Judge Goldstone's offensive apology for apartheid

Don't tell me Israeli apartheid doesn't exist. My father implemented agrarian apartheid policies long before 1967

Published November 9, 2011 8:00PM (EST)

Richard Goldstone on Israel and apartheid (Reuters/Denis Balibouse/AP)
Richard Goldstone on Israel and apartheid (Reuters/Denis Balibouse/AP)

I write as an Israeli Jew who was brought up and molded at the very center of secular, Zionist Israel. My parents, Reuven and Shulamit Aloni, exemplify everything that is good and just about Israel for humanistic Jews like Judge Richard Goldstone, the noted South African jurist, who in a recent New York Times Op-Ed, denied the practice of apartheid in Israel.

My mother founded the Civil Rights Movement in Israel, was a member of the Knesset and a Minister of Education in Prime Minister Yitzhak Rabin’s cabinet. She fought for equal rights for women, gays and lesbians, and, of course, Palestinian Arabs too. My father helped create the Israel Land Administration and managed all government lands.

As a youngster embedded in a humanistic Zionist ideology I was unaware that my father’s daily business for the state consisted of, among other things, appropriating land from Palestinians who had been living on it for generations and granting it to Jewish newcomers. Only a strong ideology can explain the degree of blindness necessary to avoid recognizing that my father was implementing agrarian apartheid policies – and long before the occupation of 1967.

As I grew up, served in the army, and participated in efforts to make Israel a better place, the contradiction in my own home between the struggle for civic equality and the ongoing appropriation of more and more Palestinian land made me question the moral and legal compass by which Israel plotted its course. Ultimately, I had no choice but to face the world without the ideological lens I had looked through since childhood.

Apartheid in the state of Israel is different than it was in South Africa. The two states embody different sets of interests and power structures, and while in some ways it has been crueler in Israel, in others it is more liberal. The main difference between the two is that in South Africa apartheid was an explicit tenet of the judicial system, while in Israel the entire judicial system conceals and cleanses the praxis of government-led apartheid.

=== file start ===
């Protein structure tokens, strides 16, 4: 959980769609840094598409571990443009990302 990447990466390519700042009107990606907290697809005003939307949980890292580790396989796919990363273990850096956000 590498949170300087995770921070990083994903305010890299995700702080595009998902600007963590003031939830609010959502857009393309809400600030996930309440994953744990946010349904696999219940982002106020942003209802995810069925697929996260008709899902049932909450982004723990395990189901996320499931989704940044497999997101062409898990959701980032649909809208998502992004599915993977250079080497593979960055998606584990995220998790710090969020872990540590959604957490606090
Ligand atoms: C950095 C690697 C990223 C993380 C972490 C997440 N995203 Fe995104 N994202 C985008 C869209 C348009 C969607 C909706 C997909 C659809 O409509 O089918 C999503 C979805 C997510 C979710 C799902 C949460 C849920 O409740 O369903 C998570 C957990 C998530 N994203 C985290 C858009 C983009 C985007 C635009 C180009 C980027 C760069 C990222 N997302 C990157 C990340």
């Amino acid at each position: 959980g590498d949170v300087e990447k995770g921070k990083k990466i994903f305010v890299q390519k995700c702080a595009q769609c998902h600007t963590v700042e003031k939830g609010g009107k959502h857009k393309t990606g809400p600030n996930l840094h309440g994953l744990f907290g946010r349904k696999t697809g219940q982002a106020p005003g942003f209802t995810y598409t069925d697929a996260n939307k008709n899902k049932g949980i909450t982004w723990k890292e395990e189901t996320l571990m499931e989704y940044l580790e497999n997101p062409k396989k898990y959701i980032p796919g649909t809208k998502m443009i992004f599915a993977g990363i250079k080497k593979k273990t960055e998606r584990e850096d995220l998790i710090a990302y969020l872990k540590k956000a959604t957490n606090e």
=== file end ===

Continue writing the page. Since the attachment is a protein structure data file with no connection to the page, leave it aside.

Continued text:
Judge Goldstone’s arguments not only offend his and my core humanistic Jewish values, they also inflict irreversible damage to the prospects of Israel’s existence as a democratic state. Goldstone denies Palestinians the right to function as a sustainable cultural, economic and political unit, while fully granting this right to the Jewish community.

The fact is that there is today a single political and geographic space between the Jordan River and the Mediterranean Sea. The whole area has been under Israeli sovereignty and control for the past 44 years. The skies, seas, borders, water rights, the judicial system as well as military and civic government are all controlled by Israel. Palestinians have municipal rule; not sovereignty.

Goldstone’s article inadvertently exemplifies the racist strategy of continued Jewish-Israeli control by means of violent maintenance of a demographic majority and the breaking of the Arab-Palestinian nation into pieces. There are 6 million Jews and almost as many Palestinians living today in this space. While the Jews live as one people tightly linked to world Jewry, and any Jew can become an Israeli citizen at any time, the Palestinians are broken into five separate pieces that cannot function as a people: There are approximately 1.5 million Palestinians in Gaza, 1.5 million Palestinians holding Israeli citizenship, 2.5 million Palestinians in the West Bank, 300,000 residents of Jerusalem, and finally the Palestinian Diaspora scattered throughout the world that Israel does not allow to return.